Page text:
US 3388523 A
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Description (OCR text may contain errors)
June 18, 1968 J. D. EVANS 3,388,523
VEHICLE TRIM STRIP WITH BUMPER INSERT Filed May 29, 1967 6 Mllerea James 0. Evans INVENTOR.
United States Patent 3,388,523 VEHICLE TRIM STRIP WITH BUMPER INSERT James D. Evans, 11835 SW. 81st Road, Miami, Fla. 33156 Filed May 29, 1967, Ser. No. 641,799 3 Claims. (Cl. 52717) ABSTRACT OF THE DISCLOSURE The disclosed trim. molding comprises a polished aluminum strip having an open ended channel whose walls carry sloping ornamental flanges. A compressibly resilient insert has a wedge-shaped component anchored in the channel by ribs which are keyed in keyways. The semicircular projection provides a bumper which resists and attenuates shock of collision. At least one substantially rigid end cap serves as a closure and has retaining prongs projecting into auxiliary channels defined by the spaced divergent flanges.
Background of the invention This invention relates to strip-type molding which is expressly designed to replace chromium finished molding such as is commonly used on the exterior surfaces of an automobile body, or similar vehicle surfaces, and has to do, more particularly, with corrosion resisting polished aluminum strip stock which is not only ornamental in contoured design, but is structurally novel in that it is provided with a compressibiy resilient self-contained insert or bumper.
Prior art The broad concept of providing an automobile trim or molding strip with a built-in or self-contained bumper or buffer made of compressibly resilient rubber or plastic material is old in the art to which the present invention relates. The patent to Zimmers 1,972,283 covering a finish molding employing a channel equipped with a shock absorbing cushion or bumper insert and with end members may be cited here as exemplary prior art. With a view toward advancing the art, the present invention features a specifically distinct insert which is keyed in the channel means, and decorative but useful end caps with adhesively applied assembling and retaining prongs.
Summary Briefly summarized the improved trim strip is preferably but not necessarily made from extruded polished aluminum. It may be of any length depending on whether it is to span a door, or a Wider body surface. It is characterized by a main lengthwise part which is referred to as the body portion. This body portion is channel-shaped in cross-section and has a pair of opposed channel wall-s whose corresponding inward edges are joined by an intervening connecting web which is adapted to be screwed in place. The outward edges of the channel walls are provided with longitudinalbeads. These beads are such in construction and position that they provide keying ribs. In fact the ribs overhang the channel portion. There is an elongated rubber, plastic or equivalent insert which is commensurate in length with the length of the channel. This insert is accordingly of compressibly resilient or cushioning material and embodies opposed outwardly opening companion grooves. These groove-s extend longitudinally along exterior side surfaces and transform the insert into two component portions; namely, an anchoring base which is lodged in the channel and an impact absorbing bumper portion which projects outwardly beyond the channel. The keying ribs are keyed in the grooves and thus securely retain the over-all insert in place. Flanges are featured and define auxiliary channel-ways. At least one Patented June 18, 1968 ice end member called a cap is provided and has prongs which are fitted telescopically into the channel-ways for adequate retention.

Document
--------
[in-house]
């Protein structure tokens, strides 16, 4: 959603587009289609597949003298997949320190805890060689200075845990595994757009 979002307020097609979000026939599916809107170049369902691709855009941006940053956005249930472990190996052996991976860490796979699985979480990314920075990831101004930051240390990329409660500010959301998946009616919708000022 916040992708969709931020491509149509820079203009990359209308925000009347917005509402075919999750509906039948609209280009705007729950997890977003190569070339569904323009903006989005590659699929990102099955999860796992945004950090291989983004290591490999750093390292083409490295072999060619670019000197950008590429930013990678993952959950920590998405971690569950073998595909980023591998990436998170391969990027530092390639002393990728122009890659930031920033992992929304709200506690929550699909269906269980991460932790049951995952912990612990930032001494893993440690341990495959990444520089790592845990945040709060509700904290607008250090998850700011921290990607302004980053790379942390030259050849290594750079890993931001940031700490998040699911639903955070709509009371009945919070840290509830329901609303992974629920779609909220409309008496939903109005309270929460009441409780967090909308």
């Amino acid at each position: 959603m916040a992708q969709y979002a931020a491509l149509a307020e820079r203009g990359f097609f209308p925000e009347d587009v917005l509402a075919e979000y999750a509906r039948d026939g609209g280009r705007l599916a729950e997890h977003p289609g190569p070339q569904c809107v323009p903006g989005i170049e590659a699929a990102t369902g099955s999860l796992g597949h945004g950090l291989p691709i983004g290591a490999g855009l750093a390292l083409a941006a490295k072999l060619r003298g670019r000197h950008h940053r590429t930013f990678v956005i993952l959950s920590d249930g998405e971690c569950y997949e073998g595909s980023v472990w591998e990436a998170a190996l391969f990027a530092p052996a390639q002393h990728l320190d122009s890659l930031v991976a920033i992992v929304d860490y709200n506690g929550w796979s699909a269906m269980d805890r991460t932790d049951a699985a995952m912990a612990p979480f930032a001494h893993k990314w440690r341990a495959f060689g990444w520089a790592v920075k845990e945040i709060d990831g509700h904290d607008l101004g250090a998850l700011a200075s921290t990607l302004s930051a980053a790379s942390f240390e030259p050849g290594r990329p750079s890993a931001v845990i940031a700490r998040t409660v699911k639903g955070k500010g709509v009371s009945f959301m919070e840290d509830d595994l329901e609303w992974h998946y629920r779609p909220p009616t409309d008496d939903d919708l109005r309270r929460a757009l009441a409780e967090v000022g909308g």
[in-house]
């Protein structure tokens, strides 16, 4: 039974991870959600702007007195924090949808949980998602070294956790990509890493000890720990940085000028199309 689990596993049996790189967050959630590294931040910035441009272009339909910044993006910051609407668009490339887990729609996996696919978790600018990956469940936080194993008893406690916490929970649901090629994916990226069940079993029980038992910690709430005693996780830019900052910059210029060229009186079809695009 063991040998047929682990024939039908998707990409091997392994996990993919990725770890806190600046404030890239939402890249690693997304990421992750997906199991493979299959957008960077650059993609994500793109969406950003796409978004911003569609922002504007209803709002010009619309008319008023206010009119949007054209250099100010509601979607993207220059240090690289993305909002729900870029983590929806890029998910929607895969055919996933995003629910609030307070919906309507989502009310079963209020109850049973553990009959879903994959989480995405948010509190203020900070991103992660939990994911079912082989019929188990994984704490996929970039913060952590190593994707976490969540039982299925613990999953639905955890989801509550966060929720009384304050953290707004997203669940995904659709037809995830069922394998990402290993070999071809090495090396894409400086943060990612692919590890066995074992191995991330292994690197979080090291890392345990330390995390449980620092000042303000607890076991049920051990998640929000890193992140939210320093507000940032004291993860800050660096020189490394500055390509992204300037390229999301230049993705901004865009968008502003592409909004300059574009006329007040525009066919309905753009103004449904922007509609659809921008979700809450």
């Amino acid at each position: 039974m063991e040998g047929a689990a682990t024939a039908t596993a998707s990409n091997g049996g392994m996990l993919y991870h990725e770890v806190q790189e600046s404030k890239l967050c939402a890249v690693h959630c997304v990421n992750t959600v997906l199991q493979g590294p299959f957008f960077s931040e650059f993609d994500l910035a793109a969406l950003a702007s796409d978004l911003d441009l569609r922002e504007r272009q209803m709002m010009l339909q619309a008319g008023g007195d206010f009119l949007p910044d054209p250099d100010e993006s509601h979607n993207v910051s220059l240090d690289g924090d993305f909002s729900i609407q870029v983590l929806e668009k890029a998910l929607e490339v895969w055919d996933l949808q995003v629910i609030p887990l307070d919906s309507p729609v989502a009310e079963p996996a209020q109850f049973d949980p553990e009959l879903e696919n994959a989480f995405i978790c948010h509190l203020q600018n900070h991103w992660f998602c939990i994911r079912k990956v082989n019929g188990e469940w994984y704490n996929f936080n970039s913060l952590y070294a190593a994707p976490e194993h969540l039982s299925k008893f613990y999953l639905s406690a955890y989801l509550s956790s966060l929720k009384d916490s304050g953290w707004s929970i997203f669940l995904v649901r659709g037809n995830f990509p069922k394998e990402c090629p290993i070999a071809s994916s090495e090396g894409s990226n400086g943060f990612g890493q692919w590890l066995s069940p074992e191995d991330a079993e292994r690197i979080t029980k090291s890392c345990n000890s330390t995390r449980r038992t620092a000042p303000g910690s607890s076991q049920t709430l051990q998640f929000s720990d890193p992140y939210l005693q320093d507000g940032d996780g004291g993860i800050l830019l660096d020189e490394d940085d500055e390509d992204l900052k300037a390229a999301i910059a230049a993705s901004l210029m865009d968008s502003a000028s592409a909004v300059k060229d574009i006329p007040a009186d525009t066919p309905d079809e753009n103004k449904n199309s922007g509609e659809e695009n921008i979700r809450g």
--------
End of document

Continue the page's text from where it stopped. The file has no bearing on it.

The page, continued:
These together with other objects and advantage-s which will become subsequently apparent reside in the details of construction and operation as more fully hereinafter described and claimed, reference being bad to the accompanying drawings forming a part hereof, wherein like numerals refer to like parts throughout, and in which:
Brief description of the drawings FIG. 1 is a view in side elevation showing a fragmentary portion of an automobile and showing two or more trim strips applied, one extending across the exterior surface of the door.
FIG. 2 is an enlarged detail section taken on the plane of the horizontal section line 2-2 of FIG. 1.
FIG. 3 is a crosssection on the vertical line 3-3 of FIG. 1.
FIG. 4 is an exploded perspective view wherein all of the component parts are shown in detail and in ready-toa-ssemble relationship.
Description of the preferred embodiment The improved polished or finished extruded aluminum strip or molding is denoted, generally speaking, by the numeral 6. This strip embodies an elongated channelshaped body portion denoted at 8 in FIG. 4. This strip comprises a pair of opposed side or channel walls 10 having converging surfaces and which are joined by an intervening connecting Web 12. As shown in FIG. 3 this web may have a slightly concaved surface. Itis also provided at suitable points with holes to accommodate the headed ends of attaching and retaining screws 14 which are screwed into the vehicle body 16. The outwardly disposed lengthwise portions of the channel walls 10 are provided with coplanar inwardly projecting overhanging beads 18 which constitute keying ribs. The channel walls are also provided on exterior sides with appropriately angled integral component parts which are here referred to as outwardly sloping or diverging flanges 20 which terminate in lip portions 22 which abut the surface of the vehicle body 16. The degree of slope of the flanges is such that they are spaced from exterior surfaces of the channel walls 10 to define substantially triangular auxiliary channels 24. Thus the web 12 and walls 10 define a main channel and the flanges 20 cooperate in defining the triangulate auxiliary channels.